Exercise is known to produce changes in the amount and distribution of water in skeletal muscle. Because MR imaging is highly sensitive to changes in water distribution, these changes should be detectable under appropriate imaging conditions. Imaging of the forearms and/or legs was performed in 16 volunteers at 0.35 T, before and after exercise. Exercises included finger flexion and extension, wrist flexion, ankle plantar flexion, and great toe extension. In the case of handgrip exercise, the level of exertion was quantitated. Individual muscles were frequently indistinguishable on preexercise scans. After exercise, active and inactive muscles could be clearly distinguished. For example, in the flexor digitorum profundus, finger flexion resulted in an increase in the image-derived estimate of T1 (T1 postexercise was 1037 ± 162 msec vs T1 preexercise of 590 ± 49 msec, p < .001). T2 also increased (T2 postexercise was 35 ± 2 msec vs T2 preexercise of 28 ± 1 msec, p < .001). Relative spin density also increased (p < .001). T1, T2, and spin density subsequently decreased with time but were still increased above baseline at 10 min postexercise (p < .005). Signal changes correlated moderately with the level of exertion (r = .63) and fatigue (r = .45). Vascular occlusion did not prevent intensity changes. Thus, changes in skeletal muscle MR signal intensity occur with exercise and appear to parallel known alterations in water distribution.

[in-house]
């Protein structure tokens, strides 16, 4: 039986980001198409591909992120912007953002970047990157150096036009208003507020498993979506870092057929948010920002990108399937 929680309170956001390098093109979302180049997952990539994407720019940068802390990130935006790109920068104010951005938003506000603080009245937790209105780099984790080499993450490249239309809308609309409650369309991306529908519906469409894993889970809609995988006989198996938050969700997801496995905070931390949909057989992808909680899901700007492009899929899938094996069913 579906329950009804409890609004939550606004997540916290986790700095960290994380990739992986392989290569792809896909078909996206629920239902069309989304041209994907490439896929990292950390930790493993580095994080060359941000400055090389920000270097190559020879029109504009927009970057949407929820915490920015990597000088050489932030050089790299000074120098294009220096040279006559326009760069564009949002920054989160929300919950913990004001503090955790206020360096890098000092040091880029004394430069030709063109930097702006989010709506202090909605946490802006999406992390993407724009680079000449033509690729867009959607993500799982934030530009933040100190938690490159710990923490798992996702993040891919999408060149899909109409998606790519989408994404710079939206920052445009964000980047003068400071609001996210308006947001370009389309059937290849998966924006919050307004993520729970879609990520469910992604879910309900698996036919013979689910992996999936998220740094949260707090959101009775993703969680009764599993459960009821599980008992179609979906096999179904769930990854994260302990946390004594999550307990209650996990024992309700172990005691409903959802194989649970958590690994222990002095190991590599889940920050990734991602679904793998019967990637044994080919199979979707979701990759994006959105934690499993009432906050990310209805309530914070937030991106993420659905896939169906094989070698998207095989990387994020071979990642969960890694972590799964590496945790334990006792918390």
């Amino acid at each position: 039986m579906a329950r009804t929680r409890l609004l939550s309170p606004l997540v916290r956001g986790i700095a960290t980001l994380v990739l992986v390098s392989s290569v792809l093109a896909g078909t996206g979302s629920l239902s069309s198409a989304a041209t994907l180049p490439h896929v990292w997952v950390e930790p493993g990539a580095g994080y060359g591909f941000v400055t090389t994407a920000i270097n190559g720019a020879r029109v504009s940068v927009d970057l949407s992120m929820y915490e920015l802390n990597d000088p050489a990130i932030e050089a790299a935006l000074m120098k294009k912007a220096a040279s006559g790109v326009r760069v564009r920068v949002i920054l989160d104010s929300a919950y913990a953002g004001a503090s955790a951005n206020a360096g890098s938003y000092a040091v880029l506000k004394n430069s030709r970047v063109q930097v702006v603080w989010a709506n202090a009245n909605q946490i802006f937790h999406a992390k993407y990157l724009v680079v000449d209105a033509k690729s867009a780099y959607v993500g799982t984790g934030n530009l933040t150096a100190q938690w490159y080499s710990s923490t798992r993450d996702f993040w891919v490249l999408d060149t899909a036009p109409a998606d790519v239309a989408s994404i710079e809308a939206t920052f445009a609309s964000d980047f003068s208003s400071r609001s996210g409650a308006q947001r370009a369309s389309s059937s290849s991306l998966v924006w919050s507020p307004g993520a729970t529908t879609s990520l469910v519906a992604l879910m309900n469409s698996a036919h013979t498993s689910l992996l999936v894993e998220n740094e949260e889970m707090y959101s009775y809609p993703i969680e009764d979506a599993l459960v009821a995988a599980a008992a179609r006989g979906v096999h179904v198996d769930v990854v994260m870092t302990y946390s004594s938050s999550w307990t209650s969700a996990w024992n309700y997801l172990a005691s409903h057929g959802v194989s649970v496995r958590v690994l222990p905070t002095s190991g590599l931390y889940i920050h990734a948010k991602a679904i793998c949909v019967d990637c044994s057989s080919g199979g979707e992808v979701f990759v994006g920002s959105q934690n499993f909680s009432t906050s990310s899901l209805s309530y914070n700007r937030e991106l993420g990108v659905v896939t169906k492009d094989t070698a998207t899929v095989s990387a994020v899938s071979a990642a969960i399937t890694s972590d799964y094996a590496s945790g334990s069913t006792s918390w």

ASJC Scopus subject areas
- Radiology Nuclear Medicine and imaging